One of the lads on my regular video gaming forum, NTSC-uk, is getting a Mac, and was asking what apps and widgets people use on Mac. No specifics, just chuck some ideas at him. Here’s what I said; Continue reading “Widgets and free apps”
Pixelmator‘s been making in-roads into designers/programmers toolboxes on the mac for a year or so now. You may have read or heard about it on the various Mac news sites, it’s a light-weight image editor, built on Cocoa, passing graphics tasks off to your graphics chip, challenging Photoshop etc.
Some of it’s hype, some of it hyperbole, but what can’t be ignored is that Pixelmator’s a great app that’s turning heads. And it’s $59. No, that’s not a typo.
I grabbed a beta of Pixelmator when it first launched and was mildly impressed. On a recent MacHeist bundle, Pixelmator was one of the apps, to which I thought, bonus, I’ll try it out more.
One to watch, I thought, a feeling echoed by long time friend and graphics man, Mark Coleran. He felt that while Photoshop was such a bohemoth, and with a prohibitive cost as a major entry barrier for casual users or coders needing a solid graphcis app, there was a market area for someone to sneak in, steal a user base and make in-roads, all for about 40quid.
Bruce Lawson asked the Twitterverse for a show of hands of Opera users, and their whys, but if not, let him know the reasons. At the moment, I’m an Opera user.
I say at the moment because my browser of choice seems to change on a bi-monthly basis. Being a Mac user, with the whole Mobile Me set-up and an iPhone, there’s a certain amont of comfort in using Safari. As such, I usually flirt with another browser for a few weeks, then fall back to old faithful.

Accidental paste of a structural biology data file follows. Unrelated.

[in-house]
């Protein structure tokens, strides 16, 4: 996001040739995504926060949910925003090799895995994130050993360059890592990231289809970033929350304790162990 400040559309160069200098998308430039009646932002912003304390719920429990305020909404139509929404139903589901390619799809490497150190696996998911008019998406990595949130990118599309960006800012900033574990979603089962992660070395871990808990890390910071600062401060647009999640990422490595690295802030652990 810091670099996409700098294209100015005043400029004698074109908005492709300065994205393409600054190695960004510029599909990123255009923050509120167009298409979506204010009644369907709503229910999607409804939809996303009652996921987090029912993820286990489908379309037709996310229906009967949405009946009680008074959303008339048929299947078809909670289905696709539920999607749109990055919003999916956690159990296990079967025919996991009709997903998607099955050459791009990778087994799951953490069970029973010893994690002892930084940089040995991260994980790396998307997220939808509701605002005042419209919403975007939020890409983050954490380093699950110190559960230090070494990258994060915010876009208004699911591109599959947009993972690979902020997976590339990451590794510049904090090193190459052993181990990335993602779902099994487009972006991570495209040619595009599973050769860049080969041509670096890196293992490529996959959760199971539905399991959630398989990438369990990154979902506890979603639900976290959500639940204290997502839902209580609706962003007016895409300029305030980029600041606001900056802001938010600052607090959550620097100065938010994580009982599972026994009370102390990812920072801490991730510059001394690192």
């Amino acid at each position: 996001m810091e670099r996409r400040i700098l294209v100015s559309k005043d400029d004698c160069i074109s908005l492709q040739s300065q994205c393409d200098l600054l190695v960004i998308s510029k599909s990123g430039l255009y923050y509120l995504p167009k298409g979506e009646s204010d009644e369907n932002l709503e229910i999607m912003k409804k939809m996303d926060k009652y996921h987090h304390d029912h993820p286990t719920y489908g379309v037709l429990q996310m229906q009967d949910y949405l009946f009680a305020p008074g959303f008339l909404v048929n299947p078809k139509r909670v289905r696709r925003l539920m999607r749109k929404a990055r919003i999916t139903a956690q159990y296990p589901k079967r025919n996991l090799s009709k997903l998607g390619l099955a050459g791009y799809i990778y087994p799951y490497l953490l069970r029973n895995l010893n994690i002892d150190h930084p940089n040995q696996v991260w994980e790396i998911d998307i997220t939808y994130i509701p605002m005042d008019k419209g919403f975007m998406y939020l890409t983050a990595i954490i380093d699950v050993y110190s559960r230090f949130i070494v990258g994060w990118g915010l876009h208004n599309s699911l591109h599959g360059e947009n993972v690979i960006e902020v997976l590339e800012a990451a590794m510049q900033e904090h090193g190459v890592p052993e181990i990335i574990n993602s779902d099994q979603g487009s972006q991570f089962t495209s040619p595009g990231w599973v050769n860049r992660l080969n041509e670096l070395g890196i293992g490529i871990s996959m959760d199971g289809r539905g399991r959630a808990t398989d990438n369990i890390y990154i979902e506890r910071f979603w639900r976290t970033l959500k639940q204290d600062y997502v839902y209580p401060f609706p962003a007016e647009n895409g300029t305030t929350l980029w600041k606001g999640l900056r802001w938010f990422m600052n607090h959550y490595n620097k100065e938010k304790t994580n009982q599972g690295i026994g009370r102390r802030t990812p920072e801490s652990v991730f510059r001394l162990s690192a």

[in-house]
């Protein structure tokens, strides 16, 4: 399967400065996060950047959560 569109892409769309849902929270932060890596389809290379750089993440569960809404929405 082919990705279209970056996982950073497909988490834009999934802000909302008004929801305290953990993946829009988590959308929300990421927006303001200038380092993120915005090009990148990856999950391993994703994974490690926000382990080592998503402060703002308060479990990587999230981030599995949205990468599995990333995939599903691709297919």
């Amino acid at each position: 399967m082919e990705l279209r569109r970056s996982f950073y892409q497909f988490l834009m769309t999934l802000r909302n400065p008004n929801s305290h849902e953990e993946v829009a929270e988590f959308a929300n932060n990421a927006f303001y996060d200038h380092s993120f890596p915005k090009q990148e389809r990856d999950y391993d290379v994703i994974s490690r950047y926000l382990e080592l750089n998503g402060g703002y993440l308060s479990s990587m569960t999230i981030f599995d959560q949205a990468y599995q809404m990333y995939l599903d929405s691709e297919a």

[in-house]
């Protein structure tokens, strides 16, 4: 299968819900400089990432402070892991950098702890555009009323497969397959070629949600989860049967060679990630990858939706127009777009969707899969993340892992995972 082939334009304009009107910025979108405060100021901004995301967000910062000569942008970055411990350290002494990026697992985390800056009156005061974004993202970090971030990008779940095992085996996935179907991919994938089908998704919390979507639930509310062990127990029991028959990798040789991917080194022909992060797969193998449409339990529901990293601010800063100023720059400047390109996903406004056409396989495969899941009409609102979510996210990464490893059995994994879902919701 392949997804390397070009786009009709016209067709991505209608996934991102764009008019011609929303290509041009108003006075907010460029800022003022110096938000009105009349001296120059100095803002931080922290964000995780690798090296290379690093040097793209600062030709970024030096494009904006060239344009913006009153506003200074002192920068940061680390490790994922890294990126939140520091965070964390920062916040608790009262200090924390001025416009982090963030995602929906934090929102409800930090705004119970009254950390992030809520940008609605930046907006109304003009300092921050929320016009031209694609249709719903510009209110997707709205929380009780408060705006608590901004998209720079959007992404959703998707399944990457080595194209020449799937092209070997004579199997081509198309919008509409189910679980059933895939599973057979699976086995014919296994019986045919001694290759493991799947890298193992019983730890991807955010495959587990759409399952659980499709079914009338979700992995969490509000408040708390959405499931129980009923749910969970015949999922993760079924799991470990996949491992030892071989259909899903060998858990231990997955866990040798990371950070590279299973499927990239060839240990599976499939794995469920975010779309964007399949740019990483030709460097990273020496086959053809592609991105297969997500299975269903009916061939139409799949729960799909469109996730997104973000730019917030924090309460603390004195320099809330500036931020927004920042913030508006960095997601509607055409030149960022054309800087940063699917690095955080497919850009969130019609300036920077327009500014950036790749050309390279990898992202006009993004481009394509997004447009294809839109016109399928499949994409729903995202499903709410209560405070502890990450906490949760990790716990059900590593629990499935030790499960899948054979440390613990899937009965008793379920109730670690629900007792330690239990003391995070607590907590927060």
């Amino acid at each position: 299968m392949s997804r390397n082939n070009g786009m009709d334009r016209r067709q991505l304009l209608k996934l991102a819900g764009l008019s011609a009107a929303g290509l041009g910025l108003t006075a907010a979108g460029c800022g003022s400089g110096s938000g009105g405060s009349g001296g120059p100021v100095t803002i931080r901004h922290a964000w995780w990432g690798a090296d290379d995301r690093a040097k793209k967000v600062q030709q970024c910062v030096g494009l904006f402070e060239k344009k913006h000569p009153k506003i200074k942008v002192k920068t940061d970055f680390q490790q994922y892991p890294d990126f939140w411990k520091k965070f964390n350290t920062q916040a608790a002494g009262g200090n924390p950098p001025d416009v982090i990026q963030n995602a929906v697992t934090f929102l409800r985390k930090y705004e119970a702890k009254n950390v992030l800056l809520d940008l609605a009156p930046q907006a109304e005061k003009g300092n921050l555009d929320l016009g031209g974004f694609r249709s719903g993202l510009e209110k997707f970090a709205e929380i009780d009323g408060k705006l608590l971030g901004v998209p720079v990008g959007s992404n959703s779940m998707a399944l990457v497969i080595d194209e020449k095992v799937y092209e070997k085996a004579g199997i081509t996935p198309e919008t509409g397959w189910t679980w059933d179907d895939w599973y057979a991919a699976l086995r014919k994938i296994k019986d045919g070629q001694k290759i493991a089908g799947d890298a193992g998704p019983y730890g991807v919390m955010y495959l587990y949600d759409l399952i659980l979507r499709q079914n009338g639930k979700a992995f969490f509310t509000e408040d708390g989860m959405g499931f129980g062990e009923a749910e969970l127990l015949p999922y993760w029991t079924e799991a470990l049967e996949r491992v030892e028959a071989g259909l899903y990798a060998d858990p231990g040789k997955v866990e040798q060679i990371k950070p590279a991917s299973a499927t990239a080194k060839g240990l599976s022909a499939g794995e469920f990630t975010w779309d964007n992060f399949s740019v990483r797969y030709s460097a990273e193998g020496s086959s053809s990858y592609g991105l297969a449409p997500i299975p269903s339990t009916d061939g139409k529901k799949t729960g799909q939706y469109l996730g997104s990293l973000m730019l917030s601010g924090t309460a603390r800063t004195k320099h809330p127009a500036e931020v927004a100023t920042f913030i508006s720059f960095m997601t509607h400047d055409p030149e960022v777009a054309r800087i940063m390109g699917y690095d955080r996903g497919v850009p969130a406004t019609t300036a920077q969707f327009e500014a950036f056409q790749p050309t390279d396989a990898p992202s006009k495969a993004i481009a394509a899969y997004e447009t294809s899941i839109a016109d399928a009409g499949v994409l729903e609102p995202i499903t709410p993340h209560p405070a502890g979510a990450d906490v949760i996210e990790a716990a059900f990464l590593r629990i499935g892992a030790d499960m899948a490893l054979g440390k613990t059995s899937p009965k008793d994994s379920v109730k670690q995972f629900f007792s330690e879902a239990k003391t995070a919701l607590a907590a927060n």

I know I’m late in mentioning this, but I’ve been very busy in both professional and personal life, so things like spewing bile on a blog have to wait.
Anyway, Kismac has been moved away from it’s German roots, due to draconian and rather pathetic laws that have been passed there, from the Kismac team;
“As you may well be aware, we have moved this part of the site offshore to Switzerland. The German politicians have shown their lack of understanding of security matters by deciding to ban anything that can be used to breach security.”
There’s a neat bit of software that you can use in conjunction with your GPS unit and Google Earth to show your position in realtime while Stumblin’.
Using gps2geX, the software generates an “on the fly” KML file which is loaded in Google Earth. The co-ordinates for gps2geX are updated from the gpsdX daemon, which is also being used by KisMac, so no one app is taking sole control of the GPS unit.
The results are pretty cool. You can see your exact position on Google Earth, updated as per your settings in gps2geX, Google Earth even tilts and pans the camera around based on what direction and speed you’re moving in.